Reliability of numerically modelled wave data for use in the marine renewables industry

Aaron Barker, Jimmy Murphy

Tuesday 30 june 2015

14:05 - 14:20h at Antarctica (level 0)

Themes: (T) Special session, (ST) Marine renewable energy

Parallel session: 6D. Special session: Marine Renewable Energy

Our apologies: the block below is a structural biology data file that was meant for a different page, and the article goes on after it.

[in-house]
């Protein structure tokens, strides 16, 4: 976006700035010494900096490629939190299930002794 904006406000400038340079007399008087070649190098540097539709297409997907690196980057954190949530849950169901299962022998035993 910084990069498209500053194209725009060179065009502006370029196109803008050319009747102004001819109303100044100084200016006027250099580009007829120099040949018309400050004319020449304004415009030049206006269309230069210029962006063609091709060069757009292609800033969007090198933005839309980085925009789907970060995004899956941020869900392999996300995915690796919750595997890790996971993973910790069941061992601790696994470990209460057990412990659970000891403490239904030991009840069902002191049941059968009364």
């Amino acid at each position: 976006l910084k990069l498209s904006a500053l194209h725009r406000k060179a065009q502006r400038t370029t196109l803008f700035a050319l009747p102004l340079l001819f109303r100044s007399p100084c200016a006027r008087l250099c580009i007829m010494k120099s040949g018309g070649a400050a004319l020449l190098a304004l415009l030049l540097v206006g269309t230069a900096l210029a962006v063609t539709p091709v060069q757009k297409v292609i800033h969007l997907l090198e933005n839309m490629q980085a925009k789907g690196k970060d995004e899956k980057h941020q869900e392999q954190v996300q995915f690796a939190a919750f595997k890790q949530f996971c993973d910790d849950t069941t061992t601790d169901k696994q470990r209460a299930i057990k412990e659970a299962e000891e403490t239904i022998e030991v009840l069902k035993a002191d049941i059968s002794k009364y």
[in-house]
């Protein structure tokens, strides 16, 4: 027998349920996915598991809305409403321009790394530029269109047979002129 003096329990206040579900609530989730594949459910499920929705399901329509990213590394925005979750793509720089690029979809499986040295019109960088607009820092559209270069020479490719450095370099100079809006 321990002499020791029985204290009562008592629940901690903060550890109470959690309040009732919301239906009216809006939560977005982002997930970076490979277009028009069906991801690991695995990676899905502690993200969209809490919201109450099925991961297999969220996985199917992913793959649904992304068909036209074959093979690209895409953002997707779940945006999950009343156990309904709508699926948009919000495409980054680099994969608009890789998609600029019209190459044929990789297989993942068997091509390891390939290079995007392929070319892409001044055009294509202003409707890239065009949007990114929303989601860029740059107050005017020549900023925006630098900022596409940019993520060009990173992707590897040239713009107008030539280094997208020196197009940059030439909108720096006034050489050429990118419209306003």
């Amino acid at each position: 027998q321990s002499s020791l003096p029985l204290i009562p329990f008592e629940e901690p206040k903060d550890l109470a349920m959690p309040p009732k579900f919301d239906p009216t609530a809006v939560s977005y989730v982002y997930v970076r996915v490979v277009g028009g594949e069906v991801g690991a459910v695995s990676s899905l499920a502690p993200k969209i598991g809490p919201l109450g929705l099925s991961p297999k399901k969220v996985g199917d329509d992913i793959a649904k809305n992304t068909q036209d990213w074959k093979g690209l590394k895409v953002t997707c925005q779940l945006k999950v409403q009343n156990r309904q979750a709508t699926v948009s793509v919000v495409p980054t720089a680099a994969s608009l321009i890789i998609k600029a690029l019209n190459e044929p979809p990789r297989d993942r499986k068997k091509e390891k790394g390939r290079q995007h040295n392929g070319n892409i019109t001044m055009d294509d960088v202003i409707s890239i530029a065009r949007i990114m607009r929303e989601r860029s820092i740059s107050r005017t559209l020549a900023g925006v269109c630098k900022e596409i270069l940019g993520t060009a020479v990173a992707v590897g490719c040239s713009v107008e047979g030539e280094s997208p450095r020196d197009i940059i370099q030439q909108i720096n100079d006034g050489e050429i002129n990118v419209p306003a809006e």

The harnessing of marine renewable energy will require the installation of devices at locations with extreme wave environments. Knowledge of the wave climate is fundamental to any design, yet often the analysis of site conditions is based solely on data from numerical wave models. Such data has been shown to be inaccurate (Bunney, 2011) in determining wave heights during storm events and wave periods across all events. These inaccuracies can impact on the feasibility or financial analysis of the project and can significantly alter requirements of the final design; with possible implications including structural overdesign, energy underproduction or an unsafe structure. Current wave climate analysis methods typically rely on this numerical data to quantify weather windows, extreme wave conditions, energy production from devices, and a variety of other metrics used to determine the suitability of a device placement. The use of numerical data requires extensive validation and correction to ensure that it does not lead to inaccurate and potentially misleading results. The major motivation of this work is to outline the pitfalls of relying heavily upon numerical data, and to improve the accuracy and dependability of it through analysis and validation against wave buoy measurement. The work will be primarily based on the MBuoys which are sited off the west coast of Ireland.